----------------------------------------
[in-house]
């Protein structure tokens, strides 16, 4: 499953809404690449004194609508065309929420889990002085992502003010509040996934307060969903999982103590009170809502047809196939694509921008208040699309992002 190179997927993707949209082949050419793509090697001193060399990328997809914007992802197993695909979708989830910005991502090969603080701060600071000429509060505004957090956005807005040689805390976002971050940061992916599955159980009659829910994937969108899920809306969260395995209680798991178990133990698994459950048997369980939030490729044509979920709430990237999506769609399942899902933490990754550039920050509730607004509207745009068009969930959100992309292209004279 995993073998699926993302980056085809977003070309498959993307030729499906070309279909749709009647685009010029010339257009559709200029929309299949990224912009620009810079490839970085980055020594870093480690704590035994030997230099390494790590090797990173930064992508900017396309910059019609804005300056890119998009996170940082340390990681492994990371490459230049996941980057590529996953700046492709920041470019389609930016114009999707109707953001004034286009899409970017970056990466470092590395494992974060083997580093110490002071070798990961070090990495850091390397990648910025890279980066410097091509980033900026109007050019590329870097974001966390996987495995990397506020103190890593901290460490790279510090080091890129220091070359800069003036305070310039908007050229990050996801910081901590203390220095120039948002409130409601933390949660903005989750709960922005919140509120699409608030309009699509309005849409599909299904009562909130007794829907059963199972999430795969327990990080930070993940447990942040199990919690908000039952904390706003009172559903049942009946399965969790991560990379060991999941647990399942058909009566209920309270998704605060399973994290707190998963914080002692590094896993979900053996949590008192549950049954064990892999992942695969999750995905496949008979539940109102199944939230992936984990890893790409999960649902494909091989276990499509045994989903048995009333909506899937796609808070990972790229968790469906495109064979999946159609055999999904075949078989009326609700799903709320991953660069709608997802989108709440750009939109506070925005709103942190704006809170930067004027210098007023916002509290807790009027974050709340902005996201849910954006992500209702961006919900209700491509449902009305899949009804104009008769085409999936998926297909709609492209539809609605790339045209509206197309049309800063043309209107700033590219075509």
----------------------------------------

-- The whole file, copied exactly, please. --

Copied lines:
[in-house]
């Protein structure tokens, strides 16, 4: 499953809404690449004194609508065309929420889990002085992502003010509040996934307060969903999982103590009170809502047809196939694509921008208040699309992002 190179997927993707949209082949050419793509090697001193060399990328997809914007992802197993695909979708989830910005991502090969603080701060600071000429509060505004957090956005807005040689805390976002971050940061992916599955159980009659829910994937969108899920809306969260395995209680798991178990133990698994459950048997369980939030490729044509979920709430990237999506769609399942899902933490990754550039920050509730607004509207745009068009969930959100992309292209004279 995993073998699926993302980056085809977003070309498959993307030729499906070309279909749709009647685009010029010339257009559709200029929309299949990224912009620009810079490839970085980055020594870093480690704590035994030997230099390494790590090797990173930064992508900017396309910059019609804005300056890119998009996170940082340390990681492994990371490459230049996941980057590529996953700046492709920041470019389609930016114009999707109707953001004034286009899409970017970056990466470092590395494992974060083997580093110490002071070798990961070090990495850091390397990648910025890279980066410097091509980033900026109007050019590329870097974001966390996987495995990397506020103190890593901290460490790279510090080091890129220091070359800069003036305070310039908007050229990050996801910081901590203390220095120039948002409130409601933390949660903005989750709960922005919140509120699409608030309009699509309005849409599909299904009562909130007794829907059963199972999430795969327990990080930070993940447990942040199990919690908000039952904390706003009172559903049942009946399965969790991560990379060991999941647990399942058909009566209920309270998704605060399973994290707190998963914080002692590094896993979900053996949590008192549950049954064990892999992942695969999750995905496949008979539940109102199944939230992936984990890893790409999960649902494909091989276990499509045994989903048995009333909506899937796609808070990972790229968790469906495109064979999946159609055999999904075949078989009326609700799903709320991953660069709608997802989108709440750009939109506070925005709103942190704006809170930067004027210098007023916002509290807790009027974050709340902005996201849910954006992500209702961006919900209700491509449902009305899949009804104009008769085409999936998926297909709609492209539809609605790339045209509206197309049309800063043309209107700033590219075509």